Imagine you’re working in a busy hospital and must communicate vital information about a client’s rapidly changing condition to a health care provider (HCP) who is juggling multiple cases.
How do you convey this information clearly and quickly?
As a nurse, one of the most effective ways to communicate critical information is using the SBAR (situation, background, assessment, recommendation) method. SBAR isn’t just a fancy acronym but a powerful communication tool that can improve your interactions with HCPs and ultimately contribute to safer client outcomes.
Whether you’re a first-year nursing student or about to embark on your final practical placement, this article takes the guesswork out of SBAR. We’ll walk you through the basics and provide strategies for maximizing its benefits.
The more you practice using SBAR, the more confident and effective you’ll become. Before long, you’ll be able to apply the model with ease in any setting.
What is SBAR?
Did you know the U.S. Navy first coined the term “SBAR” to streamline communication during submarine duty handoff?
The success of the SBAR method in military operations led to its adaption in health care settings. It’s a structured, standardized way of communicating information about a client’s condition, needs, or problems.
It helps you exchange information quickly and accurately.
You can use SBAR for different types of communication, like:
- Nurse to HCP: When you need to report a change in a client’s status, request a prescription or consult with an HCP.
- Nurse to nurse: When you need to hand over a client to another nurse during a shift change, transfer, or discharge.
The importance of using SBAR as a nurse
SBAR is an essential communication tool for nurses and other health care professionals.
It ensures everyone involved in the client’s care is on the same page and provides the following benefits:
- Enhances efficiency by allowing HCPs to assess the situation quickly and accurately so they can provide the best care.
- Improves safety by reducing medication errors and preventing confusion about diagnosis or treatment plans.
- Increases HCP satisfaction by making it easier to understand the client’s condition.
- Reduces adverse events by mitigating information gaps between HCPs and nurses.
SBAR nursing in action
Here’s a breakdown of the four steps required when using the SBAR tool to communicate with an HCP.
Provide a brief overview of the client’s status and any changes observed since the last assessment.
Include the client’s name, age, and care unit or room number.
Example: “I’m calling about John Smith, a 65-year-old male in room 12. He has shortness of breath and chest pain.”
Summarize any relevant information about the client that could help inform the HCP’s decision-making process.
This information may include:
- Admission date and time
- Allergies, IV fluids running, medications
- Client’s code status
- Medical history (including dangerous infections or pre-existing conditions)
- Relevant recent events
- Test results
- Vital signs
Example: “He has a history of coronary artery disease and hypertension. He’s on aspirin, metoprolol, and nitroglycerin. His blood pressure is 180/100, pulse is 110, oxygen saturation is 90%, and ECG shows ST-segment elevation.”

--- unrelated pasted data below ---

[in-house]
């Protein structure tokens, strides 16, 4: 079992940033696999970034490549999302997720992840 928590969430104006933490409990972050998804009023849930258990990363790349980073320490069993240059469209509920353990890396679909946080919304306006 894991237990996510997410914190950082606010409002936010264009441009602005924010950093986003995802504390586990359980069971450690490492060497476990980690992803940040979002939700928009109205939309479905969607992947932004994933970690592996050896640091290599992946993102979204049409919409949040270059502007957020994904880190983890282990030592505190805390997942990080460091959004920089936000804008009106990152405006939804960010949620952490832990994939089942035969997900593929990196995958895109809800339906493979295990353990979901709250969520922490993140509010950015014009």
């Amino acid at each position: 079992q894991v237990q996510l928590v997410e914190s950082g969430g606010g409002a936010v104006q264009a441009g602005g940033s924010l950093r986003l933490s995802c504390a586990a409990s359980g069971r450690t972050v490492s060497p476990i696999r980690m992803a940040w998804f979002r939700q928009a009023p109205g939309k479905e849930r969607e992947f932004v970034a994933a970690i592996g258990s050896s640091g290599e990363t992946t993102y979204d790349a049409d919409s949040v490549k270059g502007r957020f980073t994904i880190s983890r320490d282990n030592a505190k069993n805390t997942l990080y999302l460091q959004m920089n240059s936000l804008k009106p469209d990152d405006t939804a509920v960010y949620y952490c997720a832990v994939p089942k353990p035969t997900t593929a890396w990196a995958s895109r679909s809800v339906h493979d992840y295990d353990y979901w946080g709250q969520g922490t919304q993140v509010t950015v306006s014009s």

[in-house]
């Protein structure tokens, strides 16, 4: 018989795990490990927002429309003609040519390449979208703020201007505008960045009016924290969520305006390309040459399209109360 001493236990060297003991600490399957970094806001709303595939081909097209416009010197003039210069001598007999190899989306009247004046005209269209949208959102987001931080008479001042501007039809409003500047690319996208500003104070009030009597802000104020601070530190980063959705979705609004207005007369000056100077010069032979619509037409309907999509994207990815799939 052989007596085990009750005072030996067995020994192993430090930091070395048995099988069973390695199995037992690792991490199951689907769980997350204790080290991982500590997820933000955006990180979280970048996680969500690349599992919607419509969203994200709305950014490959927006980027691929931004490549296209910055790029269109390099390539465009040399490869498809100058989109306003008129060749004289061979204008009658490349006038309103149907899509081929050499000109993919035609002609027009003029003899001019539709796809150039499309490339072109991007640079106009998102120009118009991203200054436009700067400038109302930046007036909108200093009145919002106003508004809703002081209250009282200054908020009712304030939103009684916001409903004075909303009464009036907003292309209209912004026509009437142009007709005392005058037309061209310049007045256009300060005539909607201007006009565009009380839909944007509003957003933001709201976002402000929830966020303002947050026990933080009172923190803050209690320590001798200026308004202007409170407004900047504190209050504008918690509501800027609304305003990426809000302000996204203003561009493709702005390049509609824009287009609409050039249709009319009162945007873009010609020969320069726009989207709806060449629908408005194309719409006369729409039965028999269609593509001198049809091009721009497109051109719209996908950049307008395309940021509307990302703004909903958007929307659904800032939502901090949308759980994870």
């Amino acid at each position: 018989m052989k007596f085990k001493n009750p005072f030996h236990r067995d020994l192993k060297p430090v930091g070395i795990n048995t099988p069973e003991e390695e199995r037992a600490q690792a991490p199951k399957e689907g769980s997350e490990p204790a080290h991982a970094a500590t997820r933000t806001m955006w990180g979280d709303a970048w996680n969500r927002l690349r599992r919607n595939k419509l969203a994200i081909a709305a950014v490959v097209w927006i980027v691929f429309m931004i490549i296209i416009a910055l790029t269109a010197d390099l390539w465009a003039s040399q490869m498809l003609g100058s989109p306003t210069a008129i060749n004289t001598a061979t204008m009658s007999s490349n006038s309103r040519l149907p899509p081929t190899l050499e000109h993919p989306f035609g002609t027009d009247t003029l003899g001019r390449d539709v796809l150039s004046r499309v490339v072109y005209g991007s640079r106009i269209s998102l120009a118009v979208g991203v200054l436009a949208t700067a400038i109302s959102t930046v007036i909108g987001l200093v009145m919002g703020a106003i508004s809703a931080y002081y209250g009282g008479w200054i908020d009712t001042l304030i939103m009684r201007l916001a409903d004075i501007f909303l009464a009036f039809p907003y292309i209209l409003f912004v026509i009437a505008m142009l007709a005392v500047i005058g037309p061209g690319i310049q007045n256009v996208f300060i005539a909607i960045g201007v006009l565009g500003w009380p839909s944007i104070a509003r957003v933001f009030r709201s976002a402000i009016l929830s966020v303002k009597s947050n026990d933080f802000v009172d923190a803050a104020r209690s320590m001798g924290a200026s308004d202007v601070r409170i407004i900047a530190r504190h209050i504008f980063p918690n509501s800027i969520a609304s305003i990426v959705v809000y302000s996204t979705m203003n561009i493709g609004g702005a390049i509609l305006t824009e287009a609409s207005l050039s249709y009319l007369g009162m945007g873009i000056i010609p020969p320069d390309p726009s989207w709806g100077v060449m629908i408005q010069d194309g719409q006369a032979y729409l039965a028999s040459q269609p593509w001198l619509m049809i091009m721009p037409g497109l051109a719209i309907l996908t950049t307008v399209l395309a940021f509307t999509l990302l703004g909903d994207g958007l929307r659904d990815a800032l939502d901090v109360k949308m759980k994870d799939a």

Provide an analysis of the situation based on your observations and understanding of the client’s condition.
Example: “I think he’s having an acute myocardial infarction.”
Suggest a course of action for the HCP to consider.
This might involve:
- Initiating a new treatment plan
- Prescribing specific tests
- Suggesting a change in medication
Example: “I recommend you see him immediately. He needs thrombolytic therapy and cardiac catheterization.”
SBAR tips and best practices for nursing students
Here are some tips to remember when using SBAR.
- Speak clearly and confidently: Make sure the HCP understands everything you’re saying.
- Share concise and relevant information: Briefly describe the client’s condition and avoid adding unnecessary information that could distract from the main point.
- Listen carefully to feedback: Adjust your approach if needed.
- Communicate client status changes: This helps prevent medical errors from incomplete assessments.
- Be prepared to answer questions: Provide any additional context the HCP may need.
- Follow up on recommendations: Follow the HCP’s instructions, continue monitoring the client, and document changes in their condition or treatment plan.
Improve your SBAR communication skills with SimpleNursing
In nursing, effective communication can mean the difference between life and death.
SBAR provides a straightforward yet comprehensive framework that facilitates the exchange of timely and accurate information, which helps ensure the best possible outcomes for clients.
At SimpleNursing, we’re dedicated to providing the tools and knowledge you need to excel in your nursing career. Mastering techniques like SBAR is just the beginning.
Join us and access a wealth of resources through our comprehensive platform, including practice questions and interactive learning tools. We’ll help you stay up to date with the latest developments in health care so you can be at your best when it matters most.
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